Monday 12 June 2023

Idea Soup - The Creative Process


One of the things that non-writers always ask is where do you get your ideas from? I've answered this question so many different ways and of course it's a genuinely asked one, but to be honest I'm more excited about a different one, and that is: how do you sort through which idea to write first? I'm sure, all the writers reading this, are pretty much nodding along, because that's the thing when you're a writer, you don't ever just have the one idea, you have several of them, and sorting through them and deciding which one to write first can be a bit difficult.

I've now drafted over forty books, I have my twenty-first book being released in November, and I couldn't be happier about the stories I've told, and the places I've taken my characters and all of that. I'll admit that there have been times towards the end of projects when I get a little writer anxiety of: what happens if I don't ever have another idea? What happens if I don't think of anything to write next? It has never come true, but you know what anxiety is like, you can't always map it out logically.

So how do I sort through the idea soup? How do I know which one is the next thing I want to write? How do I narrow it down when there are just so many of them? I talked before about plot bunnies (piece found here) and I've talked about how you can trap them and make sure they grow up into fully fleshed out ideas, but I don't think I've ever really talked about what to do when you're staring at this idea soup and have no idea how to sort through it all and find that golden pea that will be the companion of yours for the next few months (or however long it takes you to write it) so I thought I'd do that today.


Sticking with the image of all of this being a massive pan of soup, my first step is to make sure that what I'm looking for is going to actually be big enough for me to do something with it. I don't want to take an idea and find out that it's too small without being attached to another idea, to be able to make it into a full length novel. I don't generally do well with short stories (I'm an overwriter and of course everything I write ends up longer than it needs to be, so lots of cutting happens during revision and editing) and I also do better with a big idea than a little one.

So my first step is to sift through, put to the side those little plot twists and the like, because they may still be able to be used, and find the big stuff. The ones that will contain a whole arc for the characters, the ones that may even end up being a series or the like. It's those ones that I want to harvest because they're the ones that I feel are cooked the most. As someone who's written a lot, I can tell you that some ideas that will fall through at this stage, grow up to be big ideas. They just might need a little bit longer in the pot, that's all.

I think this is a very important step, because if you're looking for say, a story for a competition or an anthology or the like, then that's going to have an impact on what you choose. If you're looking for something with series potential then again, it's going to have an impact. Say you want to write a certain genre, and some of your ideas are not going to work, well they can be put to one side and even put back into the pot so that you can come back to them later.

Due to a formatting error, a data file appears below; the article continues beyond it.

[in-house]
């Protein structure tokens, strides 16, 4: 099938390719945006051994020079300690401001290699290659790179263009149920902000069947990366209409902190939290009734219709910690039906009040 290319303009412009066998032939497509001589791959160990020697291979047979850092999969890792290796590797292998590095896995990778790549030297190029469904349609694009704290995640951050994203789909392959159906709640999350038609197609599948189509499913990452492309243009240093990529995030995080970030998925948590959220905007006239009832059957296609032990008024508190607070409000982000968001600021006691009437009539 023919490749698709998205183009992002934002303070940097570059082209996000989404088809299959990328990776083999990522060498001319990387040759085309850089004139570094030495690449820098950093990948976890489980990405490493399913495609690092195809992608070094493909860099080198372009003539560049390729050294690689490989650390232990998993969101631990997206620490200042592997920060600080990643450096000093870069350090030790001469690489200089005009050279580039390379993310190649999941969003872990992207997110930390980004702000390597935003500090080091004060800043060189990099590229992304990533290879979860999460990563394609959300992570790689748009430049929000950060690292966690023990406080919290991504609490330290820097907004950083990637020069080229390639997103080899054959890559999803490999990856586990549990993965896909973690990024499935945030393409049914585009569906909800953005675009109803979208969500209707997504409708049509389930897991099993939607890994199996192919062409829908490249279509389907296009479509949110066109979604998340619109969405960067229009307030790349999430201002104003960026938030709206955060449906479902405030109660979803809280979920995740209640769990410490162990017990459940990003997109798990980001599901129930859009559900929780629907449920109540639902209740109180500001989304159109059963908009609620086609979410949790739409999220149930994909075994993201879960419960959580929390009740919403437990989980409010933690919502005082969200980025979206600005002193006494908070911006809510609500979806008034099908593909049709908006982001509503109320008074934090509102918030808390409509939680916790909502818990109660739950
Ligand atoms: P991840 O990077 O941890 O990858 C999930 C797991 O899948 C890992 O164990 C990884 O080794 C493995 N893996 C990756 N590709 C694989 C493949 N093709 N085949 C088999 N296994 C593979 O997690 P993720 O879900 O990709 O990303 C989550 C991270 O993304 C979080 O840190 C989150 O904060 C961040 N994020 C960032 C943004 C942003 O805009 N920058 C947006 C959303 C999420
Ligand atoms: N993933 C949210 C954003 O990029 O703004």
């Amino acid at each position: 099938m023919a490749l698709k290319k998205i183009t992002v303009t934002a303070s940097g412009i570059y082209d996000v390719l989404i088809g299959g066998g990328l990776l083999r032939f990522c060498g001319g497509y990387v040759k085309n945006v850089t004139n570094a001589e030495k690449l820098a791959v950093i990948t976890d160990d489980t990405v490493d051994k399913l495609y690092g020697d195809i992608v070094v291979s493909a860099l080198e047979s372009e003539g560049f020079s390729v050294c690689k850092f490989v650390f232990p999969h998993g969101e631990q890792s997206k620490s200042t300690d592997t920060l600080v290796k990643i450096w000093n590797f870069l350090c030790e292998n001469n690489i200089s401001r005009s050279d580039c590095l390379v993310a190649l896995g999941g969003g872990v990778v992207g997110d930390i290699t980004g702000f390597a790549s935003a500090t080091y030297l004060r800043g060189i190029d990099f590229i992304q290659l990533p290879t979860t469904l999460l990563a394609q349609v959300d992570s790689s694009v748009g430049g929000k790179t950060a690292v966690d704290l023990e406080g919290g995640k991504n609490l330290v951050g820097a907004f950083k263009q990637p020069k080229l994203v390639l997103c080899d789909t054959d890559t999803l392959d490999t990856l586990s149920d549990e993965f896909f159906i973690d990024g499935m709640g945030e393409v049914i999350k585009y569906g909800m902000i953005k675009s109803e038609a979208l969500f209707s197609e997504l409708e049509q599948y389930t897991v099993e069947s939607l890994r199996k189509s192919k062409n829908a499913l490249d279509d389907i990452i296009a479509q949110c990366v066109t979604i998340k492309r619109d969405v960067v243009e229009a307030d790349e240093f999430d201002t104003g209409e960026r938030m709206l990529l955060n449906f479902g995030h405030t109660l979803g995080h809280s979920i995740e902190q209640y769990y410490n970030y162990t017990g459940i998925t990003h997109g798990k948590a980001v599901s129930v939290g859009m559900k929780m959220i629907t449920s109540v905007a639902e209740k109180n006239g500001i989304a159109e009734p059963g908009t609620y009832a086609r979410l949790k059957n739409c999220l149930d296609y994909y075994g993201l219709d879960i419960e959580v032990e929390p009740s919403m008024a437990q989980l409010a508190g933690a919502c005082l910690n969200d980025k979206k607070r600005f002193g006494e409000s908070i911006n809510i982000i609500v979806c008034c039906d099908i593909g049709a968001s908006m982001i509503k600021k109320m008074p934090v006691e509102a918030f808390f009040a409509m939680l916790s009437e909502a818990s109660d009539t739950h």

Rachel Morton (channel here) did an excellent video series recently about brainstorming and choosing ideas, and I have to say that I agree with her way of doing things. It is so important to keep that goal in mind, because it will very much impact your choices, as it should. There is no point in going for an idea that you know is going to be a problem for that goal, because then you're wasting your time, and while it may be an excellent idea, it's not the one for right now.

At the end of the day, most writers will always have a preference when it comes to which idea they choose to write next. I am someone who crosses genres, and sometimes I'll be in the mood for some paranormal, other times I want to do dystopian, and other times I just want to stay in this world and do some straight up crime/mystery, and that's obviously going to have an impact in what I choose to write next.

So when you've narrowed down your options, you really need to think about what you personally want to be writing next. I think you'll find that you may be drawn to some ideas more than others, and it's about sitting down and making that choice. You've dug through the soup for them, and it's just a case of deciding which one is calling to you the most, which one are you most excited to write. That will be your golden pea, and it's a choice only you can make for yourself.

So there we go, that's how I usually sort through the idea soup. I've got a massive document on my computer and ipad that list out all my ideas. I make sure that when I have some little, or big, ones I write them down because they need to grow and cook and become ready for when I do want to write them. Sometimes it's things like a simple premise. Other times it's a whole plot. It really just does depend on when and where the plot bunnies hit.

Any questions? Lemme know in the comments!

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